Meg Lowey-1

  • What years were you involved in UCT?
    2000 (first show: Les Mis) to 2012 (last show: Spring Awakening)


  • What was your favorite production (acted in, worked on, viewed)?
    I absolutely ADORED working with the Young Performers’ shows, both as a choreographer for Wonderland and a director for The Little Mermaid. The most amazing part has been seeing the kids who were involved in those shows grow up and do more work with Un-Common – so many of them are in productions and Improv Soup now, and it’s just so exciting to see!
    I loved performing with Improv Soup, since it was constantly shifting and challenging us. Can’t go on autopilot while doing improv!Seeing Assassins was really big for me as well – it was one of the first times I had seen a musical with that much weight and meatiness. I ended up doing a ton of research on the historical figures and learning a lot about Sondheim as well, which was really important for my theatre educations, I think.


  • Name one way that your UCT experience has helped you outside the theatre world?
    I now work as an administrator in the Kennedy Center’s Theater for Young Audiences program, as well as a theatre-maker and drama teacher for students of all abilities with a number of DC-area schools and companies. So as you can imagine, I think about and use the skills I learned at Un-Common ALL the time! Whenever I need a game or a warmup for a class, I look back at the notes I made in high school. And that’s not even counting all of the non-theatre related skills that I learned with Un-Common – collaboration, working hard, advocating for myself. I owe so much to my time with UTC!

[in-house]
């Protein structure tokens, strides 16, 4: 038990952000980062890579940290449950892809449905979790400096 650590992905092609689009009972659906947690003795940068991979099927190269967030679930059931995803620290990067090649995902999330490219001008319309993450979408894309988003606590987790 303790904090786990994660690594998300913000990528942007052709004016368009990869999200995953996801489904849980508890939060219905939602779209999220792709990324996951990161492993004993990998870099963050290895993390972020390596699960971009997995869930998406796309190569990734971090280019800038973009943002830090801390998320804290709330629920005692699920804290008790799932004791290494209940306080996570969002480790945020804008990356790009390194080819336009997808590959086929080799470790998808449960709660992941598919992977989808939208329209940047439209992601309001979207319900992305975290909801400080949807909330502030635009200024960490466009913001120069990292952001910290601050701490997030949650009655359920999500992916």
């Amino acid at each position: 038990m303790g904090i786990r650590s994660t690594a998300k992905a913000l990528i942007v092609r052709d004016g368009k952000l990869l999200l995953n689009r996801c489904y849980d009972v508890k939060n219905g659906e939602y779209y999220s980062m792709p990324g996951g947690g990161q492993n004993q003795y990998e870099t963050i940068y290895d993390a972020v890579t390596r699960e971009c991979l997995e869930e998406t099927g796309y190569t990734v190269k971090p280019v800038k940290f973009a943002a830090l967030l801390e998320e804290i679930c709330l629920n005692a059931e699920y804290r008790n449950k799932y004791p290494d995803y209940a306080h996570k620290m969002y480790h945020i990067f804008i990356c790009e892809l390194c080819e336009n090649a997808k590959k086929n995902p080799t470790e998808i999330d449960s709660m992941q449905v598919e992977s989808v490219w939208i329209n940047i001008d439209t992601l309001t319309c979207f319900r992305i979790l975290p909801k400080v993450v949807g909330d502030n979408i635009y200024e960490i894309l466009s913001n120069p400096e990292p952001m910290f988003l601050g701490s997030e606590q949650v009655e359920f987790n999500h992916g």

• Favorite prop?
    I mean, it’s hard to beat Penelope the Goat in her original appearance in Joseph and the Amazing Technicolor Dreamcoat…


  • What rehearsal venue did you like most and why?
    I loved rehearsing onstage at Qualters Middle School. At this point I’ve been involved in so much work there, and every corner of the space is just chock full of memories.


  • Closest theatre friends?
    So many! I met the Dowd family during my first show (Les Mis) in 2000, and the Levenson family during Joseph (2002?) and have stayed close friends with them ever since. I always loved having friends from so many other towns and cities.


  • Hardest song to learn (either solo or group number)
    “God That’s Good” and “The Letter” from Sweeney Todd were absolute monsters. I did the show again in college and was SO thankful that I had gotten a head start learning them with UTC!


  • >Any special mentors?
    As she did for many others, Christa Crewdson played a huge role in my development as an actor, director, and human being. She trusted and challenged me to try new things, from improv to straight plays to roles outside my comfort zone, and I couldn’t be more grateful. If I ever have half the impact on a students that she had on me, I will be overjoyed.


  • Are there any aspects of theater you haven’t tried yet, but might like to in the future?
    I haven’t done a whole lot of backstage technical work since high school, but when directing a show I always end up highly involved in the sound design process – choosing music to fit the mood, finding fun effects, sometimes using live foley. I think I’d really enjoy delving into that more.


  • If you won a Tony, name three people you would thank.
    I’m cheating and doing three groups of people instead of three people total:
    1. My parents, Chris and Mike Lowey, who have been endlessly supportive of my weird creative ventures.
    2. Christa Crewdson and Linda Barbieri, my voice teacher, who broadened my definitions of what performance can and be – and what it meant to be a teacher and share that passion with the world.
    3. Rives Collins and Betsy Quinn of Northwestern University, who further opened my mind to theatre as a means of education and dialogue and boundless joy for young people